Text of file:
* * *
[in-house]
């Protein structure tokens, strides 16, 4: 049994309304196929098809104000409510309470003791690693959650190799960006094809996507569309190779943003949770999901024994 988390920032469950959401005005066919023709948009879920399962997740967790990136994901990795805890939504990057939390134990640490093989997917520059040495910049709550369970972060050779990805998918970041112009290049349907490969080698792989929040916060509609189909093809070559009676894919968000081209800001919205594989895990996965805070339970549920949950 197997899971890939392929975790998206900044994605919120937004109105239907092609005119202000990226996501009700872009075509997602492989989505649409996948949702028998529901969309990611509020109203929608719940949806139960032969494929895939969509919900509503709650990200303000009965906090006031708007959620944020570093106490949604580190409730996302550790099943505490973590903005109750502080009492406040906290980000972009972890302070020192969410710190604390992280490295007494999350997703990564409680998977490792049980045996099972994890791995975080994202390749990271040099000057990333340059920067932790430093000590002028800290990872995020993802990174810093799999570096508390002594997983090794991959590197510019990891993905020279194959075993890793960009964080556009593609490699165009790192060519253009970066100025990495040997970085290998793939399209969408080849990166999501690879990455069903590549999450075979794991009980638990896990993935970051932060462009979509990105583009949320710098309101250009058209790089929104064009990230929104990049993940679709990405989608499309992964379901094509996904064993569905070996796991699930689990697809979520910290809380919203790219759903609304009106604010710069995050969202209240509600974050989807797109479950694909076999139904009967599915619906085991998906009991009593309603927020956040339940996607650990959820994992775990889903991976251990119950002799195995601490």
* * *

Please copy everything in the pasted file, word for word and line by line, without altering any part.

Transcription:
[in-house]
């Protein structure tokens, strides 16, 4: 049994309304196929098809104000409510309470003791690693959650190799960006094809996507569309190779943003949770999901024994 988390920032469950959401005005066919023709948009879920399962997740967790990136994901990795805890939504990057939390134990640490093989997917520059040495910049709550369970972060050779990805998918970041112009290049349907490969080698792989929040916060509609189909093809070559009676894919968000081209800001919205594989895990996965805070339970549920949950 197997899971890939392929975790998206900044994605919120937004109105239907092609005119202000990226996501009700872009075509997602492989989505649409996948949702028998529901969309990611509020109203929608719940949806139960032969494929895939969509919900509503709650990200303000009965906090006031708007959620944020570093106490949604580190409730996302550790099943505490973590903005109750502080009492406040906290980000972009972890302070020192969410710190604390992280490295007494999350997703990564409680998977490792049980045996099972994890791995975080994202390749990271040099000057990333340059920067932790430093000590002028800290990872995020993802990174810093799999570096508390002594997983090794991959590197510019990891993905020279194959075993890793960009964080556009593609490699165009790192060519253009970066100025990495040997970085290998793939399209969408080849990166999501690879990455069903590549999450075979794991009980638990896990993935970051932060462009979509990105583009949320710098309101250009058209790089929104064009990230929104990049993940679709990405989608499309992964379901094509996904064993569905070996796991699930689990697809979520910290809380919203790219759903609304009106604010710069995050969202209240509600974050989807797109479950694909076999139904009967599915619906085991998906009991009593309603927020956040339940996607650990959820994992775990889903991976251990119950002799195995601490």